Thursday, February 19, 2009

Man of La Mancha (and why I like it)

I loved Man of La Mancha. The Reprise production at UCLA had some issues, I thought -- principally their Dulcinea -- but I loved it anyway.

I was talking with my brother the other night on the phone about it, and I could see him rolling his eyes at me, right through long distance. Man of La Mancha???

There are several reasons why that musical punches my buttons.

1. The songs are glorious and singable and mostly in my warbling range.
2. It's about a writer who is telling a good story.
3. It has romantical notions about how to frame your own life story, and why that's so important in a world in which we don't have control over so many things.
4. I bought the soundtrack on tape when I was a nanny and housekeeper in Connecticut, and listened to it over and over again -- I had about three tapes all together. One of them was whalesong. Another was rain. So basically it *was* my music for one entire, lonely year.

There's another reason I like it too, though. It has multiple levels of time and action happening simultaneously. On level one, writer Miguel de Cervantes is in prison, awaiting a probable death sentence from the Inquisition and telling a story to entertain the other inmates in a desperate attempt to keep them from burning his manuscript. On the second level is the story of old Don Quinones, who is widowed and alone and sad, and has a money grubbing family who are embarrassed by him when he goes mad. On the third level, is Don Quixote -- the character that Don Quinones becomes in his madness -- who has the power to transform shaving bowls into golden helmets, windmills into giants to be bested, and a prostitute into the Lady Dulcinea. Don Quixote tranforms more than these objects, though -- he transforms the people in Don Quinones' world. He transforms the people in Cervantes' world. He give the audience new eyes to see their own world.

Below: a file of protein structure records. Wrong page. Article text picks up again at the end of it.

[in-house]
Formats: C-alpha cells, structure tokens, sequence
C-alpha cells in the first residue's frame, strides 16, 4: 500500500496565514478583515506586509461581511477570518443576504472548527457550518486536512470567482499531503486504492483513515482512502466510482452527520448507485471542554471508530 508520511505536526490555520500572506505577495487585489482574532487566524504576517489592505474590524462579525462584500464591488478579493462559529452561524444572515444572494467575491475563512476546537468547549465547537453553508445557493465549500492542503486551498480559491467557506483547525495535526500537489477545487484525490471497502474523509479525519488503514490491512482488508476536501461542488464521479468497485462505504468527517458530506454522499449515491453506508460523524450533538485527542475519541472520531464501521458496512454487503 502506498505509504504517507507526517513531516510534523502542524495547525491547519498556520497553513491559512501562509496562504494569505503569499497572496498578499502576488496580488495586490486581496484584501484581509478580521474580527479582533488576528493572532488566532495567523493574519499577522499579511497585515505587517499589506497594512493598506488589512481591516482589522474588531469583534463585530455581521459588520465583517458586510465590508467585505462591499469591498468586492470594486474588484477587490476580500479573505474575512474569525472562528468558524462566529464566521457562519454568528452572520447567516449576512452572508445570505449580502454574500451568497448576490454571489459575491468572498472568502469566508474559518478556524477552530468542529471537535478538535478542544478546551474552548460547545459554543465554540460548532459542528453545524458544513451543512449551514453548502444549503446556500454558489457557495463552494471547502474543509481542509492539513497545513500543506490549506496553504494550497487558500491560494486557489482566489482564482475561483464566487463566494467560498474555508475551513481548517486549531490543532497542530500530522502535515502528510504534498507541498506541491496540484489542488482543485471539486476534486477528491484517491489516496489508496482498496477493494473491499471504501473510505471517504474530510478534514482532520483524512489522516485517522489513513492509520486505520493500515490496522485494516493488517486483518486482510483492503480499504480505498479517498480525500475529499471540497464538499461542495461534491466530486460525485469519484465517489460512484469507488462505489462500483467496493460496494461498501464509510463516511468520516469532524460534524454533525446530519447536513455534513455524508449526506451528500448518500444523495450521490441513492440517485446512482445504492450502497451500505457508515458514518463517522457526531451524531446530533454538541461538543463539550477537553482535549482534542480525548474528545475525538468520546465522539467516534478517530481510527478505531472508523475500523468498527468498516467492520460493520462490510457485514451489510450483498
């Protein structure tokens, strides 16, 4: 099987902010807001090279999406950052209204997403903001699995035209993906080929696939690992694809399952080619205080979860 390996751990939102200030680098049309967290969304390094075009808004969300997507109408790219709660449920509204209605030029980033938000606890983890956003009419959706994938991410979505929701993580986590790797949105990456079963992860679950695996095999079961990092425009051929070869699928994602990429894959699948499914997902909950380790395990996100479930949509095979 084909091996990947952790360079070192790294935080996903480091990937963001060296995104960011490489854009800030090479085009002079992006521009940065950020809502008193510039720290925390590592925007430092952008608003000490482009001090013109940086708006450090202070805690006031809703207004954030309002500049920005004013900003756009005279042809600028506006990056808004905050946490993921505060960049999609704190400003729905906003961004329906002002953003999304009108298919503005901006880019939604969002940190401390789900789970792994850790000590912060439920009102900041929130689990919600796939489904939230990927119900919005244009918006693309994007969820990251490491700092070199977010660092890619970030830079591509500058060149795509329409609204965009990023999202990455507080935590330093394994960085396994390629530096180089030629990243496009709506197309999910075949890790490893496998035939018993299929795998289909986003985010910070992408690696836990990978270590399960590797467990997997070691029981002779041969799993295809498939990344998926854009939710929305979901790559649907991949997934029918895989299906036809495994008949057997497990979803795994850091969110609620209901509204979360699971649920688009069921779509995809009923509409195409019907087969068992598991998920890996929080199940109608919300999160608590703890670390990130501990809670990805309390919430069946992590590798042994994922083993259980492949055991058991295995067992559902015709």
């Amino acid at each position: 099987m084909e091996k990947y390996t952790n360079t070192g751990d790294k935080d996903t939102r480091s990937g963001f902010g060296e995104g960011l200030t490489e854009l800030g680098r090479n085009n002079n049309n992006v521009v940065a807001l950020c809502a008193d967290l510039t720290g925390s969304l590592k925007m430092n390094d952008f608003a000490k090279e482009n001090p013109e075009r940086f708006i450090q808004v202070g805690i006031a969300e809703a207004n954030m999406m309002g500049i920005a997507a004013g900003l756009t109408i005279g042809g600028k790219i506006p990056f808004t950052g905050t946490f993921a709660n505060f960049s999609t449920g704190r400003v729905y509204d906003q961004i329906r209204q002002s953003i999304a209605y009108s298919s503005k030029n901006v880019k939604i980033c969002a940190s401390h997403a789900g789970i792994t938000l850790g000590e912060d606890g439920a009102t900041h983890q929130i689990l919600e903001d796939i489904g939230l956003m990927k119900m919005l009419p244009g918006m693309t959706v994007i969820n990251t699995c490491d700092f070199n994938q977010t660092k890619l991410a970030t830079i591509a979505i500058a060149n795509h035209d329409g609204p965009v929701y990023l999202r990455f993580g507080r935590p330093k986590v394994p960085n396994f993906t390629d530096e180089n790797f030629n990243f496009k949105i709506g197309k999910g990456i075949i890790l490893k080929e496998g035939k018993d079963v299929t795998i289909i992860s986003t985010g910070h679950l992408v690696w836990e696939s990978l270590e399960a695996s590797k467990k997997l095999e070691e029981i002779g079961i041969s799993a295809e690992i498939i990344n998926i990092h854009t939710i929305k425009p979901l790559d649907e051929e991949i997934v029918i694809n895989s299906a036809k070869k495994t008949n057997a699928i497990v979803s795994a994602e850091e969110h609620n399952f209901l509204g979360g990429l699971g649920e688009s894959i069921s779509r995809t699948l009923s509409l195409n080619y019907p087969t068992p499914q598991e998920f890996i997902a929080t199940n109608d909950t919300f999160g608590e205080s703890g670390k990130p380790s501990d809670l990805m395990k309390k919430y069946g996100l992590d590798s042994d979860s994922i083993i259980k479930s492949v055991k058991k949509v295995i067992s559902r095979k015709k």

I tend to like these kinds of stories. Ambitious stories that tackle multiple levels of action. Your potential canvas is so large! I've only done it myself once, in Reading to Vegetables. (Well, also in the first version of Heads, but that's not a successful play, so I'm not counting it.)

The Prince of Tides, by Pat Conroy, is a favorite book of mine, and it does a beautiful job of wending us through the present day story of Tom Wingo dealing with his troubled twin sister's suicide attempt and the various threads of their childhood that have made them and their brother the people they are. Also, the narrative voice is absolutely gorgeous.

It, by Stephen King, is my favorite book by him (and I've read a bunch). A group of adults are brought back together when a Great Evil they defeated as children returns to the town where they grew up. I love the weaving back and forth through time and perspective in this book. We see the two action lines -- fighting the Great Evil in the present and fighting it in the past. But we also slide in and out of each of the character's heads, in the past and in the present. We see who they are now, and who they were then. What they share with each other, and what they keep secret, and the secrets they understand about each other even when they are unspoken.

What a glorious world, where all these stories are ours to read and see and love and learn from!!

No comments: